The Courier News from Blytheville, Arkansas on July 26, 1947 · Page 4
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The Courier News from Blytheville, Arkansas · Page 4

Blytheville, Arkansas
Issue Date:
Saturday, July 26, 1947
Page 4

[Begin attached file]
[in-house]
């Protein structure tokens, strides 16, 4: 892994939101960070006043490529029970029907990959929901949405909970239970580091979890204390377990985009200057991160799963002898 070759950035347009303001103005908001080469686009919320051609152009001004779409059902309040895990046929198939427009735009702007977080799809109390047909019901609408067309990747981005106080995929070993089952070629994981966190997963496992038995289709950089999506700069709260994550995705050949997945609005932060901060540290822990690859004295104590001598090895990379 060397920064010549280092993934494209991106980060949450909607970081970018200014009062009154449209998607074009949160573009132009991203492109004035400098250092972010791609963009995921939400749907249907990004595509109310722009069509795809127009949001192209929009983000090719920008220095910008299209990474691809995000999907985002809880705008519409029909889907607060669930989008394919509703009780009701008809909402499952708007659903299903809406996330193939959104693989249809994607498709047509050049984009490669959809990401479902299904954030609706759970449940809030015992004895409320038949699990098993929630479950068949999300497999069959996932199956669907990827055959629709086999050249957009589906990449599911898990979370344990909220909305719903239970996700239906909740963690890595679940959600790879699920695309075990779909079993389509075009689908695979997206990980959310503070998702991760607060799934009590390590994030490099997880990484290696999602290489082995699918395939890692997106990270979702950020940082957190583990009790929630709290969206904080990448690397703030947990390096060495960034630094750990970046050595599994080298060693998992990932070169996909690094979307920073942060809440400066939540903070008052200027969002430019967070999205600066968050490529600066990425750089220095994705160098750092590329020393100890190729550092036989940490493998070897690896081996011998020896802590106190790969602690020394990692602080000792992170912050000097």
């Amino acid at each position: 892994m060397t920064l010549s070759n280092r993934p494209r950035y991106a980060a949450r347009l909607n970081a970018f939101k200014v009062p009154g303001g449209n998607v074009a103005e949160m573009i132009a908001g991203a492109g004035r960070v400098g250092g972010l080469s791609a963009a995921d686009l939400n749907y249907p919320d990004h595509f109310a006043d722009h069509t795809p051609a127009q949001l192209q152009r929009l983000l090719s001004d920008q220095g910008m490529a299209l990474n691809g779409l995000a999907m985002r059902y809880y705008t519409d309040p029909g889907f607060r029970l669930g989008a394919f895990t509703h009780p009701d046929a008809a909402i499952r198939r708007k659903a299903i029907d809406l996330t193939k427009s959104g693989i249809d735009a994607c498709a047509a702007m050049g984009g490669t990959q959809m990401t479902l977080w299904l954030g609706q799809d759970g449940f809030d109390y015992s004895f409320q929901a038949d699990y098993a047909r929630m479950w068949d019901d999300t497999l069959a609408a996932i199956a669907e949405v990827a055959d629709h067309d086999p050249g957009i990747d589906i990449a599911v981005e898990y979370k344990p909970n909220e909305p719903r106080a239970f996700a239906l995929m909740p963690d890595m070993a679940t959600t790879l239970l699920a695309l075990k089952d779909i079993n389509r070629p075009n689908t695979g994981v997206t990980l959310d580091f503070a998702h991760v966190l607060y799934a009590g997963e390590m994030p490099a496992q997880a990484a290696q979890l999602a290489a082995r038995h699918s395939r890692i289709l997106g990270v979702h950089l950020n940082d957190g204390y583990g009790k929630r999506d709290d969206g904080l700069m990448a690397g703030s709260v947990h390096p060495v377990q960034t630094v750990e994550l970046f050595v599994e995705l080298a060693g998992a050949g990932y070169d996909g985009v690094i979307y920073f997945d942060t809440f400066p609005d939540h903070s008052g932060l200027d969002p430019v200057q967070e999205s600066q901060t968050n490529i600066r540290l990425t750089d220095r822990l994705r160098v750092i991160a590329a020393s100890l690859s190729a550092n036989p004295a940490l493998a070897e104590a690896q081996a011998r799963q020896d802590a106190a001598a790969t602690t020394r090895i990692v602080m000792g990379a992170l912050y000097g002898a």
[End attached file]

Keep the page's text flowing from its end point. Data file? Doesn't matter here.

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PAGE FOUK BLYTHEVILLE (ARK.) COURIER NEW! SATURDAY, JULY 2C, 19<17 8LYTHKVILLK COUKIEB NEWS TBE CGURDSR NKWB <XX ' B W, HAIMBS, pubUjber JAMES L. VERHOfJff, Editor HUMAN. Advertising Sale Nmttawd Advertising Reps«*nt»tir«: ffsltaee? Yttmer Co, New York. Ctolcago, DetwK. Every Afternoon BDtered »s second class matter «• office *t, Blytbeville, Arkansas, under vA ol Con- October ». 1911. Served by the United Pnu . • SUBSCRIPTION BATES: •eek, or 85c per month, n a rodlus ol 40 miles per payable in advance. Meditation has ears to hear, let him "car. It any ack 4:23. To hear always, lo think always. ' it 'is thus that we live truly. learns iwlhliiB. is always, aspires to nothing, who living.—Slv Arthur Helps. to learn lie wlio the supply. Another important mutter, pointed out by Mr- Truman, is that tlic renewal of the war imvcr.s gives notice to the world of "our unanimity on niwt- ters affecting our intcrniitiomtl relations." There may Kave been times when Mr. Truman JUKI Congress nave seen eye to eye on policy matters, but not on the means of puUiiig policy i"l<> operation. But this is not one of times. The United States is committed to a policy of leadership and assistance in saving human lives and human freedom. Those just re-enacted seem the only alternative to the "liiiplin/.ard distribution of our produce throughout the world," which, a.s Mr. Truman said, "could only lead to higher prices at home and suffering for the neediest of our friends abroad." What a Queer Shadow It Casts worthy of Tax-Free Baby-Sitters The goal oC 60,000,000 jobs tliat there arc several^ million women in the national working force. A mom* tl\em arc. bound, to be; ^ rjrciit nriny mothers with young children who miiH ' be cared for. Full-time -servants arc much too expensive for the average! working mother. Hence, that increasingly important person in American life, the babysitter. , ; Baby-sitting used to bo a job for ""•' grandma or the older children. Bui lp- day a lot ,of grandmas and older chil- dreTi-are'iurionjj the 60,000,000 jobholders" 0V else baby-sitting miiy be too miifch for'them, or they don't want lo bgrbolhercd. Anyway, the non-family babysitter is now a necessity. They're even organized in some cities. "-.A NBW'.York coiignnssnmii has proposed' that working mothers be allowed to deduct the cost of sitters in computing thtir income tax. The idea may seem a little ne\v and strange at first, but it's sensible- In fact:, we believe that there is one tax deduction I hat wouldn't need to fear a veto. VIEWS OF OTHERS Ethiopia Once Again H':; n long lime since Ilaile Selassie—n lonely, tragic figure—stood before the League of Nations and pleaded for his country in vain. That was the beginning of Ihc cud. European Fascism was on the march. Ethiopia's tragedy was before long the world's. Now Unite Selassie's country strikes a new hole before the United Nations. There Is no drama tills time uriiiginB up prolentous appearances be-lore the silent, concentrated lia/c ol the world. Just a telegram from Addis Abada. announcing that Ethiopia—which was listed five months Bgo as one of 13 nations In [lire need of foreign exchange—renounces any UN reconstruction uid "In favor of other member nations more immediately in need ot urgent assistance." The world may well wish to find in this a l»rtcnt as bright as Ethiopia's lost cause at Geneva was dark. It makes one ask: What would happen if every nation should act on its religious and moral professions? What strange revolution, subversive of all established power groups and practices, would, lead history Inlo dai'iny new paths? It is fitting that Ethiopia should herald this questioning hope as it once heralded the world's doom. —CHRISTIAN SCIENCE MONITOR. Bruised, Battered Workers Slowly Turn Out GE Blankets -# BY KlilCDKltlCK C. OTIIS1AN (Dulled Press Staff Correspondent) WASHINGTON, July 25. IUP>- The wonder was Hint Hie General Electric Co. at liridgcport, Conn., turned out any self-heating blank- els at all. so bruised and battered was ll»c help. Tlio trouble was Communists. Almost every time l/ocal 203 ot Th« DOCTOR SAYS BY WILIJAM A. O'BRIKN, M. !>• Written fur NBA Service HirlKlll hearts possess the power oJ developing extra channels around clots in coronary arteries, I Almost every time Ixical 203 of the the vessels which supply the heart with Wood. After the heart has healed following a plug, the patient must learn to live on a lo'A'- cred plane of activity without becoming a neurotic invalid. • Many physicians recommend that those who liavo suffered si coronary attack should not use tobacco ifcc<xiusc of its constricting effect upon arteries. Worry, anxiety, loss of emotional control and physical effort make special demands upon the heart ami eircu'.a- ilon so that extra 'Wood is needed bv the heart muso'e. This is no standard convalescent period during which patienls should remain in bed following coronory thrombosis att?ck. The average is from three to six weeks de-rKjiidinr. on ithe decree of muscle The good effects of rest United Electrical Workers Union held a meeting, it ended in a riot. With cops, busted chairs, smashed eyeglasses, the works, The members (those who didn't take to their beds) would limp to work the next :iay and automatic blanket production suffered badly. Joe Juliancllc, the Union's business agent, ,'iid Mike Bercscik, its president, faced the facts bravely in Iheir testimony before the House Committee on UnAmerican Activities. One of these facts involved love. Mike said many of the 6,000 members \vcre afraid to attend union meetings because they never knew whether they'd' leave the hall in one piece. Ami Joe said . . . but let's have his own words: "You get the average American HI-TV The imod effects of rcsi worker who loves his wife and has ,-! e mdimed b? too , anv vLiters Ins friends and |, G doesn't want to wonv"ver business or home at-| M>eml all Sunday afternoon and •Mrs or anxiety rvbcul the future. Sunday night at a union mce ing. Fallowing au attack of coronary! He doesn't take much interest in thrombosis, paticnls need a groat deal of mental assurance. Time >s well spent in talking everything over so tlia,t all unncccssi'ry fears arc quieted and definite directions for livir.2 are Eiven. RKSTS WORKS WONDERS Tlie average patient with coron- thrrimbosLS can resume normal Truman s Mid-Year Economic Report Aimed Chiefly at Business, Labor Leaders, Public ary activity al>out the third month. As most of the victims of this disorder, have previously been -active persons, restrictions may be difficult to accept, but they should real;/.'; that the majority of patients who have obeyed their phy- •tioifln's orders have lived Ions, useful, happy Jives as the result. Ceronary .thrombosis is no respecter of persons, as it inay affect men •and women in every walk of life. The tendency -toward its He doesn't union politics." So it was, they agreed, that a smidgen of Communists gained control of the union. The intensely serious Mike in Ins tweed sports jacket and the soljor-sided Joe (who was 1 little older and grayer) said they added up the names of the Communists—20 all told—and give By PKTEK EI>SON Nl>\ Washington Correspondent WASHINGTON. July 2G. (NEA) _ President Truman's mid-year ronomic nrport is avmed at lAnie- can ti?-.incs5 and union labcr "icicrs ond the general T>nb!ti: lan it is at Congress. It points p fovu m:.;;r uncertainties- on e horizon: 1 The |ws<=ib!Hlles of crop fad- und their effect on food War-Powers for a Postwar Job In signing Ihc bill which extended certain-of his war powers until next March, President Truman commented on "the aversion of our people to con- ti»ls.'i^.Yet a little reflection should |igb even the stoutest opponent of regulation that the present extension is wise and necessary. .•^Broadly, these war, powers arc now ajjjied at giving maximum foreign aid when*-and where it is most needed, Aft* • • •: -r- •wfth'" l the minimum disturbance to our economy. Already, in the postwar years, they have probably done more lhap'imost of us realize to relieve hardships 'abroad without imposing it at home, and to act as a curb on inflation. This extension of authority permits the President, through the Secretary of,Commerce, to maintain control over the"*export of critically short supplies. It-also- permits him to keep ODT coir .'• trol over the allocation of freight cars ' and other railroad facilities. There are a"~i«\v -other provisions, but these are tffeitwo. that affect all of us most directly. ','L The export controls allow the President to continue the quota system of foreign purchase or foreign allocation. All the "commodities affected are in short supply abroad. Several foreign countries have dollars with which to buy them. Removal of controls on moat and grains, for example, would almost certainly touch of inflationary bidding anchsend prices souring. The rail controls make possible an intelligent and efficient use of transportation "to get badly-neecled supplies to the right port at the right lime. Hy avoiding waste, delay, and pilc-ups, this also tends to eliminate shortages and thus put a downward pressure on prices. To extend- these war powers does not, of course, give assurance that they wijl be used/'wisely. There is no im- poftant evidence, .however, that they hajH^'beefl abused.^-Their continuance, correlated with the suryey of our clo- m«Bttc_*conomy and foreign'aid which ' Commerce Secretary Harriman. and a VpuWfe 'committee arc -making, should to . maintain balance in a sitini- derrwind always exceeds BARBS BY HA1, COCHRAW The fcliow who always knocks should get one big boost—and you know where. • * • Ruses ;ir« reported having n good year. Right up to snuffL • • • A lot of candy and flowers are purchased by husbands on an income of 2 a. in. » . » These me the days lhal call for sweeping 'he house with a glance :in<! gi>lns t» ">c bathing beach. * * * An Oklahoma soda jerk inherited S10.CUO. Now his hair can stay slick lor n long, long time. cate consumers on reducing con- pninls to short rnngc reudmmcnda- ,1'ons made by the 'President low.I sumption and not hoarding. 11 doc:; January, and what wasn't done abcul them. i -1. Continue existing tax rates. •(•He won on '.that one. by two ve- tor; and five votes.) 2 Reduce ilhe public debt as become avai'a- rates and- m- res iriccs. 2. The coal wa uslrlnl ppU'cs. 3. Tlie upward trend of hous- i" cc^s and the downward trend of construct ton. 4. Tlie whole matter of foreign economic policy. Scr^.'or Tilt's JoMit Congressional Committee on tlic Economic Report .igncr.vl completely President's first, message propose rciittroduction of ra- lionini; -undor OPA. Tile 31-ccnt--an-liour vva^c increase given the immers «r.<l its i:oss:'.-.'.e effect on ccoi! and . ble. (C.=iiBi'CE3 tried 'to help en This Ural one by cutting the budget dent than Truur.ui liked.) ! clays prices are viewed mere 3. Continue acr.t cc-i'jtrol and steel with real alarm, isn't exactly new. The Presi- sc-iindcd off oi\ this a few ago. Tnr'.irtiry has in general sabclagcd on (They've 'Hint.! .r'4. Raise minimum wage rates. "jBcen ure,M.y s'.ow on that.) | . 5. Inn-ease serial srcur'.Ly bcne-] fits. iNrt'a clrance. Frozen.) Thr first frw pairatiraphs of. tlic c-cnin" sirr'V.inry make out thnt nverythiii!! is ju*.l dandy Ihe way tin it is. Recession has failed lo ma- thcl lcnrr.7.0. Sixty million employed. Labr.T peace cplicd by p>ins ahead and raising prices. development in older -persons 'may be controlled by reducing overweight, avoiding excessive eatiny drinking, smohlng, or exertions exercisitiK emotional control, ami] prolectriiiK aeainst great fatigue. | QUESTION: I am a young wo-1 man and my hair started to comcl out white combing, one night, and, before 'inomiiic: I had lost it all.] My family physician advises me to wait, and it will return. What! do you think? I (ANSWER. Tt will come back in mast cases. It it. does not return, treatment will not have made any difference. 'cm the old heavc-ho. These included a Miss Cleopatra | Daniels, a Mr. Cornelius McOilli- cuddy and in particular, a Mrs. Josephine Willard. who had campaigned for a scat in the Connecticut Legislature on the Communist ticket. "Where are these people now?" inquired Chairman J. Parnell Thomas of N. J.. the reddest faced man iti Congress. "Oh, they're still working for The housing matter is likewise an old headache with the President. Again he says that building costs must come down and the volume of construction must bc ino.reascd. Outs cf -the foreign economic] p etc rj ra ig, outstanding star of problem is said to be the 58 hi'-1 BlylhcvUlc High School football lien excess of U. S. exports over ^ cams , m tn he finished school in imports ta 'the pasl six months- 1031 wi u attend the University oC 15 Years Ago In Blytheville— SO THEY SAY FACTS FROM THF. WHITE IIOUSK Tlie President's report, on '.hr oilier hand, is n completely fac- of ithr- present sil- luil nnprn»siil iii'.tflcn. It Is a handy liille -.HM'- incnt-FCttlci- of 82 pages, half text, ""For "Egress, .he new report 'aly^vu.a^sj^e^^ize^ej^ CHOI 1IOUSKS. EXrOKTS It say.s (he crop situation all depends rn the tt p c-a(iicr, and it doesn't purpose that anything can be dcnr a'r.oiit that. If it rt/>?s turn ,-,"•.• .iivit Kin- rroi) i.i going to be that public- highor for everything than before Ihc war. Tor examp'.e. the last f.ict in l-hc report is that the con- si. J '[r.r' ! on of eggs has gone lip from 311 per person per year in J939 to 378 in ID16. tfhosc C7 ex- Ira eggs—nt a nickel apiece — are symbolic. Hut if any one gels into the'habit ol llilnK- mg all we have lo do is send the bill lo the. United Stales he is wrong.—Herbert Morrison. British deputy prime minister. • » • We mur.l distinguish between using exports to buy imporls and using them lo buy lorergn loyally, or establish European covernmenl-s. or lo set up the induslrial mechanisms ol Europe or Asia.—Dr. T.cvorctl S. chief executive officer. Chicago Assn. of Commerce and In- duslvy. » » * Latin America needs higher living standards more limn it docs armaincnls. Without higher living slandards. il will drill toward communism regardless of Ihc reprrssive measures which our military equipment will enable the dictnlnrs to employ.— FYederlck .1. Lil>by. secretary National Council for Prevention v of War. » • • If the nation is to progress, we must have a fluid economy and prices must bc alo'vcd to fluctuate according to supply and demand. - Millnrd D. Brown, president Pennsylvania Manufacturers' Assn. • * • Independence is not achieved In misery and isolation but ulfirmcd In human co-operation nnd prosperity.—Georges Uidaull. French lor- cign minister. * » » As a whole, women arc a pernicious iulluencc in politics. They arc always hou-seclcan'rig Ih same way as they do at home.—Hose Wilde Lane, novelist. * * * A world parliament and world dlsarmamei would open Ihc only path to permanent pcac s —RoliCrt M. 'Hutchins, chancellor of the Unl of Chicago. For the government lo determine what is a fair wage is not American—it Is European.— Rep. Max Schwabc (U) of Missouri. IN HOLLYWOOD KKSKINi: JOHNSON V Staff CorrrMinmlciil !01.,LY\VOOn. July 2(5. (NKA> — llywood Is nil mixed up (his week. iybn it's the July heat or mi nl- ninlll of those flying saucers or ..t plni" inidsununci- daffinrss. Marie Wilson, wcariin: prarlirally Ihing. was playing Ihc vole of n rlcsquc queen. Thai's not umis- l for Mnric. but she was llmmniK r clivvcs nnd other ihings around the hallowed slago of the l/w ipelcs l-'.bell Ladies' Club nieiiler, e Carnegie Hall of Ihe writ A former mail-nrrtcr packaue- rapper named Colcen <;t:iy was aving love scenes wilh Tyrone owcr. Hill Ilrndix, from Brooklyn was laying Ihe role of an Italian b:u- cutler in "The Time of Your Life." rlllen by an Armenian. Willium aroyan. produced by an Irisliiuan. Jill Cagney. and being i>lii>toi:rapli- d by a Chinese cnmcraiunn. .lamrs Vong Howe. Frances X. Bushman, (ho Clark "table of Ihc silent screen, w;is writ- his life story ..under tin- title. Orandmn's Pin-Up Hoy." And Uarlon MacUino's maid, af- r seeing "Dishonored Ijidy." came ionic and told Barf. "You know—I jusl ran'I unilrr- sliinrt it- »"ly Lamarr ami Jnlin l.ortcr cnt alone sn Itt-.iuliflllly ill the jilclurc." \ C'HANfir OK I'AC'i: The Ebell Club ladies lilted their j eyebrows when Producer M:it1yj Kcm psaid he wanted lo rent thru- j theater and convert il into a imi-j Icsquc house for a couple ol days for the movie, "l.lnda. Be o<md." "A thousnnd dollars a riny." .said Matty. mention the F.bcll club ladies sat watching Ihe Ebell slmw. "When they heard I was playing a hiirlcMiur uuccn the censors .seiil Ihe studio si lot of letters siboul me. They wauled to be sure didn't wear Ihe kind of clothes T wear in 'The Blackouts'," saic Marie. STAKDOM FOK COI.KKN The former pnekagr-wrapper. Co lecn Gray. Is Tyrone Power's lead ing lady in his new movie. "Night marc Alley" Dnrryl /.nnuek pre dicls she'll be a star alter the re lease of this and two others film "Ucd Hivcr" nnd "Kiss of Death. Coleen is a blue-eyed blonde who is intensely serious siboul Ihe dra- inali and who wors]ii|K Ingrid lierg- inan. Shr'f a Hulohinson. Minn.. R irl (real name Doris JeusciK who got I lie acting bug in college dramatics at Ihc University of St. Paul, where slip earned lunch money working as :i waitress and wrapping packages in a mail-order house. She was rlUpivcrnl by Talent Scnut Ivan Kalm at a I.ns Au- R cles litlle lliralrr :\iul K\\t« a rontru-t. In AiiKiist. I!>IS. she marriril a Ilnllywond film "Tiler. Vash.. is doing very well- She sen a hand that was played bj Eddie Burns, n former Minneap lis man who was famous back ii he '.Ids as a member of the Foil )euccs. a midwest team that wen o Europe lo play against the Vicn nesc and Hungarian teams. In commenting on the ham Mrs. Anderson said that tlic hear situation might have presented guess to some players, but Mr. Burns simply counted the hr^'l down and eliminated the guesK. The opponents cashed the first. Dr. A M. Washtlllni, director f the Mississippi County Health Unit, was elected commander of 5ud Ca.son Post of the American ,egion at an election and barbe- .ie at the' Chicago Mill park last ight. IN THE TIIOBATK COURT FOR THF. CIIICKASAWBA DISTRICT OF MISSISSIPPI COUNTY, AK KANSAS. In -'..lit j-ii'.iUor ot the c.-.lnlc o Charles A' Hvde, deceased. No. ISO 1 " NOTICE Notice is thereby Riven that th !,a--;t Will -and Testament of Charles <\. Hyde was prohaled in common :orm by the .probate Court for the Ghitkasawl-.% nistricl ' General Klectric." Joe said. "Take Josephine. After i we ex- polled her she was promoted lo be an inspector in the electric blanket division. She got a better job since it came out she was a Com- Joc paused a minute to think over how this statement might look in print. Then he blurted: "But I don't think the management promoted her just because she was a Communist; she probably was a good worker.'' After the Communist purge by Mike ami Joe. they said, peace reigned In Local 203, except that the International Union kept trying to qxpell all G.IHIO members. This indicated to the witnesses that Communists dominated the United Electrical Radio and Machine Workers of America. "And there are several leaders of this union here in this room this minute and I hope they take in every word I say." Joe shouted. A number of huskies minus necklies in the second row glared at him, but said nothing. Joe added that the Communists id their dead-levclest to get him 0 join and even sent him a sub- cription to the Daily Worker, the Jommunist newspaper. I had a hell of a time getting •id of that rag," Joe added. "But believe now 1 was unwise. I think 1 ought, to read it to sec what tlin Commies are up to next." 'Indeed you should," Interrupted Rep. John McDowell of Pa. "I have to have the Daily Worker myself every morning, just like coffee." Pretty soon the meeting ended and everybody drifted into the hall where. I am happy to report, there wns no riot. Probably because of too many Capitol cops. *KQJ10B532 "Jcuuly Iu!y. A. D. on the T day of 1!M7. A'H appeal from such probate c;ui effected only by tiling a petition. tiiiB the grounds of such ap- peal. \villi this court within six (lit months from the date of th's iiotico. WITNESS m-v- hand and sc.u this 17 M.w of July. A. TJ. 1!>!7. ElizMbetli ITythe (SEAL) County and Probate Clk. . Hock. II G. IMrtlcw, Attorneys. . 7|19-2G-8 ; 2 A A6 V K 108432 »KQ3 A K 5 . Tournament—Neither vnl. South West Norlh E»st 1 V Pass 4 * t N. T. Double Redouble 5* Pass Pass Double Pass Pass Opening—• A 2 Unilnrv Amnlf.ui. They have a n w -o diamond tricks, and West thci j-car-nlil OausMrr. switched lo Ihc queen of clubs "colern Isn't Ihe lypical Hollywood | Dummy's king won this trick; rtc Clamor doll -she dislikes night ] c i a rcr returned trump and •he dislikes clubs, likes to visit avt galleries, and lakes her acting seriously. McKENNEY ON BRIDGE "You won't ........ < Club lu the picture?" asked "w'CmUltiufl HlC TriCKS ^"Absolutely not." said Malty. I KHmilKl'tcS dueSShtg "Okf.y," said the ladies. So there was Marie, in Ion* 1 , blnck silk socktngs and blnck velvet in strategic places, sinning "My Mania Said I Mustn't'' to the balil- lieuded row llehlnd Ihe baltl-hcad- By Wll I 1AM E. McKKNNEY Aircrira's Card Authority \Yrillon for Nl'A Service I just had a letter from Mrs. Madeline Anderson, whose bridge lo his hand will ... ruffed Ws last dta mond in dummy with the king o trumps. Dummy's Jack o( spades pickc up the rest of the outslandm (minus, the ace of clubs was cash crt and a clu 1 ) ruffed In Burn hand, East showing out. Now Burns started to count. I knew that West had had fi\ clubs, nnd he must have had diamonds for his overcall. He ha also shown up with two Therefore, he could have only 01 heart and there was no lica guess. Burns laid down the king hearts, knowing that U West, h the queen, it would l>c a singl ton Then he safely took the hea cd row, out of camera range, tour,club in the Savoy Hotel In Seattle, finesse, making on the board. U. S. Congressman HORIZONTAL Pictured congressman from Wyoming. Edward 0 Detailed 11 Rosary part 3 Leave oul 14 Sheep haii- 18 Hoy 10 Goblins 21 Monk's tillc 22 Utme 23 Parent 3 B.icbelor of Arts (.ib.) 4 Black 5 Danish, town G Neat 7 Surfeit 8 Old Testament (ab.) !) Recent 11 Slain 12 Comfort 15 Preposition 16 Spoken 17 Narrow way in Cultivates 20 lie is a 23 lis five-odd tor a I 2-! Plural ending 55 of the sun 2G Article 27 Singing voice 29 Arislocr.ilic 31 Assisl 32 Wiuglikc part 33 Pass 35 Dance 38 Average (ab.) 39 Half nn cm •iOF.ilhcr •11 Mystic ejaculation 42 Place •M Nun 19 Fish 50 Horse's gait 52 Wax 54 Imbue 57 Disputed VERTICAL ICou 23 Short sleep 30 Prohibit 33 Endure 34 Slate 35 Norwegian town 37 Portent 4U Toward 45 Object of worship 4G Denomination •17 Veritable 48 Lampreys 4!) Angered HI TwiIdling 53 Follower 55 Negative 56 Near ...